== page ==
One other thing that I will also remember was that Nkhono loved the Catholic Church. She found her spirituality there. I am grateful that she really instilled in me that there is a God. She used to perform for me in her 80s, how mass was held during her time growing up. I would always ask her to do this when I visited. She told me that during mass, the priests would face backwards. She would always start it by saying “Dominus vobiscum” in Latin, this means, “the Lord be with you.” I had no idea at the time how powerful these word were. I remember laughing because I thought it was ridiculous and funny that the priests had mass facing away from the congregation. I say it powerful because today I recognize how powerful words are and I realize now that my grandmother was so willing to do the performance because she was speaking these words into me. God has been with me throughout my life.

In thinking of my grandmother’s house, I think about how I had never heard of cancer, while I was there. I remember the harmony, peace and serenity I felt when I was there. And then I compare it to what my life became and how everything got so out of control. It has made me realize that the basics of everyday life are the keys to healthy living.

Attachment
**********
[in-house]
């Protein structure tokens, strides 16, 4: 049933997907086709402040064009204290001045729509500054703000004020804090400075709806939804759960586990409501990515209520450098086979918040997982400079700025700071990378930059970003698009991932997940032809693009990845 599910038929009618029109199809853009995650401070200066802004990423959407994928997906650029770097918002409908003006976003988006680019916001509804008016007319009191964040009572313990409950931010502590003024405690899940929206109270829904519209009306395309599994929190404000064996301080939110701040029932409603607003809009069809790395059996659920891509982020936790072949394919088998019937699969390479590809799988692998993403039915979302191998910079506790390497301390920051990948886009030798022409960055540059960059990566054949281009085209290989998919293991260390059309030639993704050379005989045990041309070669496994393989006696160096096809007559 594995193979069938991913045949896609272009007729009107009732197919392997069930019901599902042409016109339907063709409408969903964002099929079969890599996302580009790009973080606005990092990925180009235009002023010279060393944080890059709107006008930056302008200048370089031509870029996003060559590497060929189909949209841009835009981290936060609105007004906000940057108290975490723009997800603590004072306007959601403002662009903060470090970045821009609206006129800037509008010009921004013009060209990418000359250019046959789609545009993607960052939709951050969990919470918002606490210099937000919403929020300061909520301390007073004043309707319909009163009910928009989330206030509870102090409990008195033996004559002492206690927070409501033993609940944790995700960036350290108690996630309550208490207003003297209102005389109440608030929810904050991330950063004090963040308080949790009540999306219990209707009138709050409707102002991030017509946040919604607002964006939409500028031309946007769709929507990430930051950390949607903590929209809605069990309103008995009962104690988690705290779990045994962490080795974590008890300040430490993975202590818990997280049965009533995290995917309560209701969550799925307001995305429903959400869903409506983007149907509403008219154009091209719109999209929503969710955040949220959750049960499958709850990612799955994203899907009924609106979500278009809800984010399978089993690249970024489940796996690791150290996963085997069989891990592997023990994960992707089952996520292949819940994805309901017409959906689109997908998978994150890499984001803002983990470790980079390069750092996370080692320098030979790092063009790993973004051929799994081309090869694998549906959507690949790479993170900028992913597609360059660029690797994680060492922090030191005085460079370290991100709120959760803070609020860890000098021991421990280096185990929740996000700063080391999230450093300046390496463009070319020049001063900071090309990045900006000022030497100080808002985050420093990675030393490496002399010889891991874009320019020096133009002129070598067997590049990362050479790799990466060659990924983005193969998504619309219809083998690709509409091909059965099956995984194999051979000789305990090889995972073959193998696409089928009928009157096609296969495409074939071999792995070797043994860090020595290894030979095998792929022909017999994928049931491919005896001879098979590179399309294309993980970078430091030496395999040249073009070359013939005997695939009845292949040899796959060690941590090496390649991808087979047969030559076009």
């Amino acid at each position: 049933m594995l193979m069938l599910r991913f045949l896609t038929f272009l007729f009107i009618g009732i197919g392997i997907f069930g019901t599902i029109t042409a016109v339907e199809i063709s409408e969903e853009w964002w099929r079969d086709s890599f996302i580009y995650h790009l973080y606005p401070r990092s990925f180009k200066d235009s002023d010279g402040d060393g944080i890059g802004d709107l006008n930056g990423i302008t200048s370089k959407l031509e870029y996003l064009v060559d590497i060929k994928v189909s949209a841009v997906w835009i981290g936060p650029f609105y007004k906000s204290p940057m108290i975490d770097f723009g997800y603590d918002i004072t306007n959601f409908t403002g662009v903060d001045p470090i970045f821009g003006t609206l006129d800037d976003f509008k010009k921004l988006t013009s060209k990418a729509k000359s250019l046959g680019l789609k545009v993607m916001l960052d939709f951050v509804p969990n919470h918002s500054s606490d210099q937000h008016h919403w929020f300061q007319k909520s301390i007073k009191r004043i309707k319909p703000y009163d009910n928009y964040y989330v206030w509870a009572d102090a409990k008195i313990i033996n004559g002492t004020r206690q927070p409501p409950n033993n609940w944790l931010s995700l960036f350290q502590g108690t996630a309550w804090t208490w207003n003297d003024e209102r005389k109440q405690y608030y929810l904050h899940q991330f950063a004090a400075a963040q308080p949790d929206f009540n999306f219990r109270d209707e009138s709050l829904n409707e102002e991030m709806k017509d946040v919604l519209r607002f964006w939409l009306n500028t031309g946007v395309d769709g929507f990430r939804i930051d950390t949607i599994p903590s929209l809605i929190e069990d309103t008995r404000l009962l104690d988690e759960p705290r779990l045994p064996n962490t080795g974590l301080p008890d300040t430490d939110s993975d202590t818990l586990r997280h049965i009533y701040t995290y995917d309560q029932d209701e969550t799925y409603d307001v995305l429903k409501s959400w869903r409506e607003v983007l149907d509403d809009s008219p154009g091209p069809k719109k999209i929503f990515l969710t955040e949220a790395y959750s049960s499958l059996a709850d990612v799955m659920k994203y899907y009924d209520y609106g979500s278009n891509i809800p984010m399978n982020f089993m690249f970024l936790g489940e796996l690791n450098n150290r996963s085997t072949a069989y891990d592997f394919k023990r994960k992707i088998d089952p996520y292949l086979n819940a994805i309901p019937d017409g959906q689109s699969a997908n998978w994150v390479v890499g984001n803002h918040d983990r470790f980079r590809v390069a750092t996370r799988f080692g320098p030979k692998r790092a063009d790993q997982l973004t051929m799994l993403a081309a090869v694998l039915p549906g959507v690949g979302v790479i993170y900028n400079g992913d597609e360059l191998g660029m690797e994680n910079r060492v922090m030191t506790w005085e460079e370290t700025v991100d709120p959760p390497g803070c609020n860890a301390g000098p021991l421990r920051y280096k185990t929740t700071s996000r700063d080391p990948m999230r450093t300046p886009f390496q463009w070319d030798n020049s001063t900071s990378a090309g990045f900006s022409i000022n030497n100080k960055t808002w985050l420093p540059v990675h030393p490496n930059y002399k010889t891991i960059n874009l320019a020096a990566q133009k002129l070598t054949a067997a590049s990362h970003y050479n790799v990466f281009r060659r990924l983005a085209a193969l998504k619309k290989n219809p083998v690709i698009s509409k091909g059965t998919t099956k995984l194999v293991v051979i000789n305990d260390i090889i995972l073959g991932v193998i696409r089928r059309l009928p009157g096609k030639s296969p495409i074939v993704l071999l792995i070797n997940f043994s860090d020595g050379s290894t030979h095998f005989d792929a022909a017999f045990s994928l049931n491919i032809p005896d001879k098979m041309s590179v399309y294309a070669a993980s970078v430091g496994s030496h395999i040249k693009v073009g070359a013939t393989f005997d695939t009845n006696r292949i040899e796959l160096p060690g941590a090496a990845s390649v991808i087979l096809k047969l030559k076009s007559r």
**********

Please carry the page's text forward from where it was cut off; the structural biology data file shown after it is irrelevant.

• My grandmother prayed every single day
  • She lived simply, beautifully and without stress. Everything throughout the day just flowed as it should. She was never trying to manage things out of her control.
  • She exercised through her taking care of her garden and the animals
  • She had a community of likeminded people around her